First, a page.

2016

An Immigrant’s Path to Congress: Ruben Kihuen’s First Year in Photos
Roll Call looks at the Nevada Democrat’s journey from the campaign trail to D.C.

OCT. 19, 2016: Ruben Kihuen, then a Democratic candidate for Nevada’s 4th District, shakes hands with demonstrators in front of the Trump International Hotel Las Vegas during the Culinary Union’s Wall of Taco Trucks protest — the day of the final presidential debate. (Bill Clark/CQ Roll Call File Photo)

Every two years, a new crop of freshmen descends on Washington and every two years, Roll Call follows one such member through their first year. 

For the 2016 election, Nevada Rep. Ruben Kihuen was one of only several Democrats to unseat a House Republican. His story is similar to those of millions of Americans — his family came to the U.S. seeking a better life — but on Nov. 8, 2016, he became the first formerly undocumented person to be elected to Congress (along with New York Democratic Rep. Adriano Espaillat, who was elected the same day). Born in Guadalajara, Mexico, Kihuen’s dreams of playing professional soccer were dashed by an untimely injury. It was then that he turned his attention to politics. 

Report: Former Challenger to Admit He Took Payment From Brady Campaign
Former challenger will plead guilty to hiding $90,000 payment

An attorney for Rep. Robert Brady, D-Pa., disputed that Brady’s campaign paid off an opponent to drop out of their 2012 race. (Bill Clark/CQ Roll Call file photo)

Booker Tacks Toward Democratic Party’s Base
Liberals eye New Jersey senator warily over ties to Wall Street and drug companies

New Jersey Sen. Cory Booker speaks Wednesday during Vermont Sen. Bernie Sanders’ event to introduce the so-called Medicare for All Act of 2017. (Bill Clark/CQ Roll Call)

New Jersey Sen. Cory Booker worked on burnishing his liberal credentials on economic and health care policy this week, which could appeal to his Democratic Party’s skeptical base. 

The first-term senator is considered among the many potential Democrats in the chamber who could run for president in 2020. But liberals are wary of him because of what they see as his ties to financial industries.

Second Meeting of Trump Election Commission Brings Fresh Criticism
New Hampshire officials do not roll out welcome mat

From left, former Ohio Secretary of State Ken Blackwell, Kansas Secretary of State Kris Kobach and New Hampshire Secretary of State Bill Gardner at a meeting of the Presidential Advisory Commission on Election Integrity on Tuesday in Manchester, N.H. (Holly Ramer/AP)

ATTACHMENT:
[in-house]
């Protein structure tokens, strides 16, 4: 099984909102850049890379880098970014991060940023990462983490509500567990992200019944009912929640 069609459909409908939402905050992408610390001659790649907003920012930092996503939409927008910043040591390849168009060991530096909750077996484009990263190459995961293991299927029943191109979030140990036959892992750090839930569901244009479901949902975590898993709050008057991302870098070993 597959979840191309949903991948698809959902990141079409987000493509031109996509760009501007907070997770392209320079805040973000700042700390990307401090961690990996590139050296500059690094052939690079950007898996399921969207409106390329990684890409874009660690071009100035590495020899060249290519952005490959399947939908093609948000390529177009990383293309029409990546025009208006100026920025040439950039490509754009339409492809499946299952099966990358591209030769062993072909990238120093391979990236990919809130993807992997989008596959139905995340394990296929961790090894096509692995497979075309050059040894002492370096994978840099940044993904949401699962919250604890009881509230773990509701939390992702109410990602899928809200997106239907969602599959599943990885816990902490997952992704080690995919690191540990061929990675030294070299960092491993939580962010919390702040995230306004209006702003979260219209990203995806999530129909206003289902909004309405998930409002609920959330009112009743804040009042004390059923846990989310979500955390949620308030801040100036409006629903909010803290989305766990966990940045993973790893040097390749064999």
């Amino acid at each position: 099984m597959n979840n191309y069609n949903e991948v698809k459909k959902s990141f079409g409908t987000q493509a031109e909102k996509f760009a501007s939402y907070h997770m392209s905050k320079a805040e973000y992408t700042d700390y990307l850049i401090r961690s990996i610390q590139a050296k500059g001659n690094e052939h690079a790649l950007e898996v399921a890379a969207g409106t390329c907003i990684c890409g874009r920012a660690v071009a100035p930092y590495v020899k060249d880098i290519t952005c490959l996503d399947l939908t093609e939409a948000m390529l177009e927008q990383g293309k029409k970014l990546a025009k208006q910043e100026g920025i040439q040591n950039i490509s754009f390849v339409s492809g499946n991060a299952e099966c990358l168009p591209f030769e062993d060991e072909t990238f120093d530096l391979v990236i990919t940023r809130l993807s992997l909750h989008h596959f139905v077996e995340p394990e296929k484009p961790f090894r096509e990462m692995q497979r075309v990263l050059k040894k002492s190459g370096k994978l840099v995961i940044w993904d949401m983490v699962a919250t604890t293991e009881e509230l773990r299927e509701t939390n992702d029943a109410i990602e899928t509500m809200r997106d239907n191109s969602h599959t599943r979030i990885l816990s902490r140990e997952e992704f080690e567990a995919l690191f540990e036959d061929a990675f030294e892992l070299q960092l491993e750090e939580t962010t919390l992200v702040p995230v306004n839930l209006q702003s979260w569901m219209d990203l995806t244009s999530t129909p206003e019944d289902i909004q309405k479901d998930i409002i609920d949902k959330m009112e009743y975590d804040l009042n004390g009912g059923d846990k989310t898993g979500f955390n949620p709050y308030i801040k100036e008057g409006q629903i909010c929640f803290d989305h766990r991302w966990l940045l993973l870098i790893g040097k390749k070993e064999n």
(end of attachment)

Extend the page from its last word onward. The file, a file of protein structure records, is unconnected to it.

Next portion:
A host of fresh criticism rained down on President Donald Trump’s commission on voter fraud Tuesday as it held its second meeting since the panel’s creation in May.

Most of the harshness was directed at Kansas Secretary of State Kris Kobach, a Republican who led the meeting of the Presidential Advisory Commission on Election Integrity in his capacity as vice chairman. Vice President Mike Pence, the panel’s chairman, was not present.

Thanks to Bannon, White House Can't Shake Comey Firing
Former FBI boss, Hillary Clinton's book distract from taxes, hurricane response

Then-FBI Director JAmes Comey testifying in from of a Senate panel in 2015. The Trump White House cannot shake questions about his firing. (Bill Clark/CQ Roll Call file photo)

Updated 6:23 p.m. | Former White House chief strategist Steve Bannon’s explosive comments about the firing of former FBI Director James B. Comey is pulling administration officials away from their intended messaging about two federal hurricane responses and a quest for bipartisan tax legislation.

White House officials set up a week featuring a series of high-level meetings, including several involving President Donald Trump and key lawmakers, meant to portray him and his senior team as aggressively working with members of both parties on issues such as revisions to the tax code, racial tensions, and other matters.

No Easy Answer for Vulnerable Dems When Trump Sends Invite